Eurojihad examines the sources of radicalization in Muslim communities in Europe and the responses of European governments and societies. In an effort to understand the scope and dynamics of Islamist extremism and terrorism in Europe, this book takes into account recent developments, in particular the emergence of Syria as a major destination of European jihadists. Angel Rabasa and Cheryl Benard describe the history, methods, and evolution of jihadist networks in Europe (including FRANCE) with particular nuance, providing a useful primer for the layperson and a sophisticated analysis for the expert.
To the surprise of both academics and policy-makers, religion has not been relegated entirely to the private sphere; quite the contrary. Over the last few decades, religion has begun to play a significant role in public affairs and, in many cases, directly in political systems.
Edited by Lucas Ozzano, Religiously Oriented Parties and Democratization (Routledge, 2014) analyses in detail how religion and religious precepts inform the ideology, strategies and electoral behaviour of political parties. Working with an original and innovative typology of religiously oriented political parties, the book examines cases from different regions of the world and different religious traditions to highlight the significance of religion for party politics. Through cases studies from Italy and Ireland, Europe is not forgotten. Link.
It is more than likely that the majority of religious attenders in the Paris area today do come from an immigrant background. Immigrant faith? It's not a footnote. It is a major aspect of contemporary religion!
Thanks to Phillip Connor, Immigrant Faith (NYU Press, 2014) is providing new comparative insights on this major topic.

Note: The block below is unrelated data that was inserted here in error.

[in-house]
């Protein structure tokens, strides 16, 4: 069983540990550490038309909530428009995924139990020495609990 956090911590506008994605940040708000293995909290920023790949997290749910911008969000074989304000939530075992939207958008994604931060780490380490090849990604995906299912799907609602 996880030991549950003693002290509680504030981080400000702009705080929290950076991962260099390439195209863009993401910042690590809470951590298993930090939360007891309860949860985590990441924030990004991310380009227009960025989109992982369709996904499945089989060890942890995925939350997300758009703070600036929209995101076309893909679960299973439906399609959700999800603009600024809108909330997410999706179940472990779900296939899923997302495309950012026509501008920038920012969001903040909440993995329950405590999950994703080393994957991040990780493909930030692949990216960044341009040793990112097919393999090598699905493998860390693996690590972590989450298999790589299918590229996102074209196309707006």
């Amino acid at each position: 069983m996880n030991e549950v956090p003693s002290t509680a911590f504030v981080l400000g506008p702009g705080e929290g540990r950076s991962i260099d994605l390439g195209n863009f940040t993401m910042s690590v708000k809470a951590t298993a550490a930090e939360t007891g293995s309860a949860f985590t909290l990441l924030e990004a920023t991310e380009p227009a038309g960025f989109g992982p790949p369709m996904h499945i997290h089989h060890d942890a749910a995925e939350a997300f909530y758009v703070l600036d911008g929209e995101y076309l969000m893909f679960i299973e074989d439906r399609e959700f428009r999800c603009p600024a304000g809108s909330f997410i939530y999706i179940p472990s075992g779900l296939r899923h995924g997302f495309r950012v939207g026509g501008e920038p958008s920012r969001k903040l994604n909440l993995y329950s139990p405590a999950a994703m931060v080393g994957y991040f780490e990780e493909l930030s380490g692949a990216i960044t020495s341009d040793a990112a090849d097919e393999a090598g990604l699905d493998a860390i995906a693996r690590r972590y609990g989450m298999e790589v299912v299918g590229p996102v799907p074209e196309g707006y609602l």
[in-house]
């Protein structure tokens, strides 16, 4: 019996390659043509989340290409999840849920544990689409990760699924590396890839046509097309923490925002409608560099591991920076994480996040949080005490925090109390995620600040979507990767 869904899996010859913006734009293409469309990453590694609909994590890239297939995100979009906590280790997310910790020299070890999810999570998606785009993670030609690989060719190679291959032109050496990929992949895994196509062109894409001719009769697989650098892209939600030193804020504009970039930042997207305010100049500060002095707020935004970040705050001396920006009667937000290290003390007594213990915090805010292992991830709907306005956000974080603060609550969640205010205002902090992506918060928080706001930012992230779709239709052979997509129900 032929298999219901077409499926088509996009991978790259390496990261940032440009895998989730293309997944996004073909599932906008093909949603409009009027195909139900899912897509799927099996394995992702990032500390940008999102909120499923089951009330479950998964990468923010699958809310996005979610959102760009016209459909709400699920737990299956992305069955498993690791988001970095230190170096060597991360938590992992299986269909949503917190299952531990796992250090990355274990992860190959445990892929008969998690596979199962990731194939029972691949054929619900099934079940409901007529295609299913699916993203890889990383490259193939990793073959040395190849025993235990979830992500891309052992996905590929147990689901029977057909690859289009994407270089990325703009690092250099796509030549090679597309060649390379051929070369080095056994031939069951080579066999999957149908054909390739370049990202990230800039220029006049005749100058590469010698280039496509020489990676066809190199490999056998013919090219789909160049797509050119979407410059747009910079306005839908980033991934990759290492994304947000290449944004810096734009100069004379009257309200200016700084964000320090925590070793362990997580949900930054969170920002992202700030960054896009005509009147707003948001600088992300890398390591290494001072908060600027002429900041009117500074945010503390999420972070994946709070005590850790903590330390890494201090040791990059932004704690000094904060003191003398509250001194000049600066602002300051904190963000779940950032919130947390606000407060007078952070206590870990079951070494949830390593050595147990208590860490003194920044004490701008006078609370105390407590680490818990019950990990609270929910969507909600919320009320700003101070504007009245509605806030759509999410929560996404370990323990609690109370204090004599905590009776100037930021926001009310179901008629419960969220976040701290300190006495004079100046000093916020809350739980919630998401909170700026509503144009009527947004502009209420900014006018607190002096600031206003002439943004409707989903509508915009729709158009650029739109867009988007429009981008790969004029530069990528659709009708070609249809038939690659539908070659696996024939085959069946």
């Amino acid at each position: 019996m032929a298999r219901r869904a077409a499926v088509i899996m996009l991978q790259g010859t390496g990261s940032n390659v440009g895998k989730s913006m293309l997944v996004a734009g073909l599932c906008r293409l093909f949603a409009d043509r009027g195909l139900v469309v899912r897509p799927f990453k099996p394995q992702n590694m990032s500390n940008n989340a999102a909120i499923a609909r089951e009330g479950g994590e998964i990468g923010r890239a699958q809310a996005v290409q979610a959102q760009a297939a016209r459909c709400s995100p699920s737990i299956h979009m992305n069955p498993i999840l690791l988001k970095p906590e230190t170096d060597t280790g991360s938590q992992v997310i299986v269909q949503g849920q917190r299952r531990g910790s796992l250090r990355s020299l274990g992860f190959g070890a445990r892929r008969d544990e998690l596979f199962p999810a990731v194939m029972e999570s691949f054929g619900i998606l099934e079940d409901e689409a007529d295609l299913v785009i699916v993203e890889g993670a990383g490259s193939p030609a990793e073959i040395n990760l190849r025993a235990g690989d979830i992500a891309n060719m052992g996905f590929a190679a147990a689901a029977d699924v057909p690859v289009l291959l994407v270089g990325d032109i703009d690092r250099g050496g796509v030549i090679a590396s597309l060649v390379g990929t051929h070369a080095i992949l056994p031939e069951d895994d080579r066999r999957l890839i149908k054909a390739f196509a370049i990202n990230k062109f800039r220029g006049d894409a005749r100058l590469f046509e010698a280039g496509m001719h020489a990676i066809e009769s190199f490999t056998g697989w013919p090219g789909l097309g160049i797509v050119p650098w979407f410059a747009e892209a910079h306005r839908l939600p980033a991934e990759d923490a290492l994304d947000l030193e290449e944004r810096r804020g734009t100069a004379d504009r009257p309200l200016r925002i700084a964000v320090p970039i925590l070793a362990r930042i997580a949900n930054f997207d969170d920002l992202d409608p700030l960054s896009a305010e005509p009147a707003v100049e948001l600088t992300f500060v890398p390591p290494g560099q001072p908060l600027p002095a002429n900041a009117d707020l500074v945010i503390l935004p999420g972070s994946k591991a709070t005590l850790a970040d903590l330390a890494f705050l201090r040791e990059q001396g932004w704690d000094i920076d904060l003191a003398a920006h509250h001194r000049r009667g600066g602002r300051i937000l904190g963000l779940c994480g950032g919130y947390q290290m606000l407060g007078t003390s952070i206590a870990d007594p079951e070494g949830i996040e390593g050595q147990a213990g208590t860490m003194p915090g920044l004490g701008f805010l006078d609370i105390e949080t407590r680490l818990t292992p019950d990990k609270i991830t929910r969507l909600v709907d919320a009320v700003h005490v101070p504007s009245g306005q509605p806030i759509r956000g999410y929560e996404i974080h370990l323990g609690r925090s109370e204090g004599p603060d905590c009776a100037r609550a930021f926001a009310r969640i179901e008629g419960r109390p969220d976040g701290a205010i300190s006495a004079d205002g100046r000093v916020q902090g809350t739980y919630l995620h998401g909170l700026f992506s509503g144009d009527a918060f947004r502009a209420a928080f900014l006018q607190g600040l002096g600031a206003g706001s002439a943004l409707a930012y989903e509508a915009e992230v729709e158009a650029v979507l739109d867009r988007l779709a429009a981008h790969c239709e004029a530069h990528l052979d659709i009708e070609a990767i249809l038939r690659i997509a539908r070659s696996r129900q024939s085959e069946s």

It examines trends and patterns relating to religion in the lives of immigrants. The volume moves beyond specific studies of particular faiths in particular immigrant destinations to present the religious lives of immigrants in the United States, Canada, and Europe on a broad scale.
Religion is not merely one aspect among many in immigrant lives. Immigrant faith affects daily interactions, shapes the future of immigrants in their destination society, and influences society beyond the immigrants themselves. In other words, to understand immigrants, one must understand their faith.
In the first three months of 2014, Reuters reminds us that more Jews left France for Israel than at any other time since the Jewish state was created in 1948, citing economic hardships in France's stagnating economy but also rising anti-Semitism as a factor.
The riots in Sarcelles (northern subburbs of Paris) on the 20th of July, 2014 won't curb the trend: jewish shops and a synagogue were deliberatly targeted by Muslim protesters who were supposed to demonstrate for Palestine. The French government reacted very strongly, as Reuters reports here (link).
The European Court of Human Rights has just upheld a ban by France on wearing the Muslim full-face veil - the niqab. A case was brought by a 24-year-old French woman, who argued that the ban on wearing the veil in public violated her freedom of religion and expression.
The court ruled that the ban "was not expressly based on the religious connotation of the clothing in question but solely on the fact that it concealed the face". The Strasbourg judges' decision is final - there is no appeal against it. From BBC Europe (more here, link).